3,000 abusers, rapists avoid jail time by marrying their victims in Turkey: Appeals court
ANKARAThe testimony of a Turkish Supreme Court of Appeals representative has revealed the sad truth about the practice of victims of sexual abuse being married to their assaulters.
Mustafa Demirdağ, the head of the Supreme Court of Appeals department which oversees sexual crimes, said the number of such marriages which were officially registered had reached nearly 3000, according to daily Milliyet.
Speaking to a parliamentary commission formed to investigate and prevent sexual crimes, Demirdağ said children from 5 to 18 years old could be subjected to sexual abuse, adding that girls between the ages of 12 and 15 were more easily tricked by abusers.
Demirdağ mentioned several cases, one of which was similar to the story of a TV series called “Fatmagül’ün suçu ne?” (What is Fatmagül’s Crime?), which became highly popular a couple of years ago. “Three persons kidnaped a girl. Three of them raped her. When one of them married her, the sentences for all three were lifted. That type of marriage is not acceptable. It is cruel to force someone to marry a person she does not want [to marry] and force her to spend the rest of her life with him,” he said.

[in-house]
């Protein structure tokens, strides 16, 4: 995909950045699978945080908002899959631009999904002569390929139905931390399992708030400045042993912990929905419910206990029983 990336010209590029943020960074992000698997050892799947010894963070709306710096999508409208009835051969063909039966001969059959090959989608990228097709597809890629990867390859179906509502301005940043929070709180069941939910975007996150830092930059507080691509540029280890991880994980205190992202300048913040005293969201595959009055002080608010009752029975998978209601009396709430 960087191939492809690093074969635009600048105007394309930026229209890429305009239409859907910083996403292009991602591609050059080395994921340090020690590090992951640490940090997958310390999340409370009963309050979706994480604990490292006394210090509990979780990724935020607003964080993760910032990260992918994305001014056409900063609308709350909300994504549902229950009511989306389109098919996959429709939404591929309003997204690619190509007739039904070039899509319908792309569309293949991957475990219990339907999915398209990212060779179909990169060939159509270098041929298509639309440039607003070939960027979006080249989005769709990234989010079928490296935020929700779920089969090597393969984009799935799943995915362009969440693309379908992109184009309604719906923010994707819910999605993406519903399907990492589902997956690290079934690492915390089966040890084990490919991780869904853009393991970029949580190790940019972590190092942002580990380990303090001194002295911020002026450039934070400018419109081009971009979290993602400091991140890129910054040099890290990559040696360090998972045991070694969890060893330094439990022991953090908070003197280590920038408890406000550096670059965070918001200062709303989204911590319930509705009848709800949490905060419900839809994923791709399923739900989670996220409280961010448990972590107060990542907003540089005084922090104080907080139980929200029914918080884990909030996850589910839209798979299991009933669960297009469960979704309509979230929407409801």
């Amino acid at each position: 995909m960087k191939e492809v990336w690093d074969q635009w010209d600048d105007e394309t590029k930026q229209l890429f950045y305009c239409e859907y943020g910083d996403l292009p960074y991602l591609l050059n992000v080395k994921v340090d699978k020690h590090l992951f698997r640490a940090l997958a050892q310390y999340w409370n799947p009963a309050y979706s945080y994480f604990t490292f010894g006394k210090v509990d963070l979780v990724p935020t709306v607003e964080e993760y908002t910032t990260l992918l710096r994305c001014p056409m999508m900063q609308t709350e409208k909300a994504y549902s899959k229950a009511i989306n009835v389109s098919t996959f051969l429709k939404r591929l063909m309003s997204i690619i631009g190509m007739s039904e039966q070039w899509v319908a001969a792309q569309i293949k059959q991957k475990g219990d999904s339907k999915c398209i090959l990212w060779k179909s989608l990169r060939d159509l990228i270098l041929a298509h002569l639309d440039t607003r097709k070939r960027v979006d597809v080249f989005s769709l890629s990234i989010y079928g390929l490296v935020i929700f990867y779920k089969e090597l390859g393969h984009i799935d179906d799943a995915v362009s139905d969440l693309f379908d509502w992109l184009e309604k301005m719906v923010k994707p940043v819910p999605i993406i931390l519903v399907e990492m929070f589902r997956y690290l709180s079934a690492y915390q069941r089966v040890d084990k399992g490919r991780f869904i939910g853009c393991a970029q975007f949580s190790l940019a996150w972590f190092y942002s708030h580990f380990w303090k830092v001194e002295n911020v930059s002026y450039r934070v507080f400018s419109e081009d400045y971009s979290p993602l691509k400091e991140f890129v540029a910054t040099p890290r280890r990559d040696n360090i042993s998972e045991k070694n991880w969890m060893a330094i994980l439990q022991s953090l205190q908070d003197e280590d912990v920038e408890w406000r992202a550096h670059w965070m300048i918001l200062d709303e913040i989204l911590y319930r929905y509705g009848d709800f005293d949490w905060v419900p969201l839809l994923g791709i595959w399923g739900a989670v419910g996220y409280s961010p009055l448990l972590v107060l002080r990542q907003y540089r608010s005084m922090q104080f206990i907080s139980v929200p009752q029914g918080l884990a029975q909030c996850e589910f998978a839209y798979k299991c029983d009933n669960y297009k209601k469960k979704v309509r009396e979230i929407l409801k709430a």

16-year sentence in cases of child abuse
While talking about the practice of abusers marrying their victims, Demirdağ said the number of such marriages had reached some 3000, adding that sentences of 16 years and eight months in prison were given if there was a complaint in these types of cases. As an example, he talked about the case of a 15-year-old girl who fell in love with a boy in her neighborhood. “She called the boy on the phone that night and said she would commit suicide if he did not come to kidnap her. Then the boy kidnaps her. Afterwards they get married according to the norms of the neighborhood. When the case came to us, they were already married officially and they had three kids. Before the law numbered 6545 came into force, the boy would have been sentenced to a minimum eight years and four months [in prison]. Now it is 16 years and eight months. Do I find this fair? No I don’t. But I am the implementer of the law. But not all the cases fit the same pattern. Yet we do not make categorizations among them.”